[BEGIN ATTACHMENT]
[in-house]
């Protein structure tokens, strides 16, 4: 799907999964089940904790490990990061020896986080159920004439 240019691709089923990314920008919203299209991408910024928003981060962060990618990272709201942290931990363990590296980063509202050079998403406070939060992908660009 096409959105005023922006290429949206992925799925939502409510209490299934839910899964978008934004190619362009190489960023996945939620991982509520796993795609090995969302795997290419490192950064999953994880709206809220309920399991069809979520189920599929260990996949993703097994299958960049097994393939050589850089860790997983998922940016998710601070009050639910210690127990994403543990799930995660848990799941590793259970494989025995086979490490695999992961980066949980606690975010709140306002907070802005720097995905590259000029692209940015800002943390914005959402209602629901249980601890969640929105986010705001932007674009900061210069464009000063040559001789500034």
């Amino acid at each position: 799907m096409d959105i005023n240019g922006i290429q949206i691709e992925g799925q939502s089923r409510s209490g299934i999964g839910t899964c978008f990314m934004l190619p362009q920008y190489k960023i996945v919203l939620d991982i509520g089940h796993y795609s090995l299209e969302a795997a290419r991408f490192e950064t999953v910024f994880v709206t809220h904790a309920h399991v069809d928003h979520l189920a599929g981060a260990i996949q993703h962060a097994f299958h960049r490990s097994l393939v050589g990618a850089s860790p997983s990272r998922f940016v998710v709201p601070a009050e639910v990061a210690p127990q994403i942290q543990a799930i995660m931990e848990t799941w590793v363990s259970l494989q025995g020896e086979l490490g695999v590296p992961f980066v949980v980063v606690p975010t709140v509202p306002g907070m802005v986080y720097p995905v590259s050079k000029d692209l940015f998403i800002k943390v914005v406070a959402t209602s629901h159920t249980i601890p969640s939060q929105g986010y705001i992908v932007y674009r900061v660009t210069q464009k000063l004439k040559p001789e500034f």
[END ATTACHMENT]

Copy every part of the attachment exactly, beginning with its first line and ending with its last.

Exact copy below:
[in-house]
């Protein structure tokens, strides 16, 4: 799907999964089940904790490990990061020896986080159920004439 240019691709089923990314920008919203299209991408910024928003981060962060990618990272709201942290931990363990590296980063509202050079998403406070939060992908660009 096409959105005023922006290429949206992925799925939502409510209490299934839910899964978008934004190619362009190489960023996945939620991982509520796993795609090995969302795997290419490192950064999953994880709206809220309920399991069809979520189920599929260990996949993703097994299958960049097994393939050589850089860790997983998922940016998710601070009050639910210690127990994403543990799930995660848990799941590793259970494989025995086979490490695999992961980066949980606690975010709140306002907070802005720097995905590259000029692209940015800002943390914005959402209602629901249980601890969640929105986010705001932007674009900061210069464009000063040559001789500034």
């Amino acid at each position: 799907m096409d959105i005023n240019g922006i290429q949206i691709e992925g799925q939502s089923r409510s209490g299934i999964g839910t899964c978008f990314m934004l190619p362009q920008y190489k960023i996945v919203l939620d991982i509520g089940h796993y795609s090995l299209e969302a795997a290419r991408f490192e950064t999953v910024f994880v709206t809220h904790a309920h399991v069809d928003h979520l189920a599929g981060a260990i996949q993703h962060a097994f299958h960049r490990s097994l393939v050589g990618a850089s860790p997983s990272r998922f940016v998710v709201p601070a009050e639910v990061a210690p127990q994403i942290q543990a799930i995660m931990e848990t799941w590793v363990s259970l494989q025995g020896e086979l490490g695999v590296p992961f980066v949980v980063v606690p975010t709140v509202p306002g907070m802005v986080y720097p995905v590259s050079k000029d692209l940015f998403i800002k943390v914005v406070a959402t209602s629901h159920t249980i601890p969640s939060q929105g986010y705001i992908v932007y674009r900061v660009t210069q464009k000063l004439k040559p001789e500034f």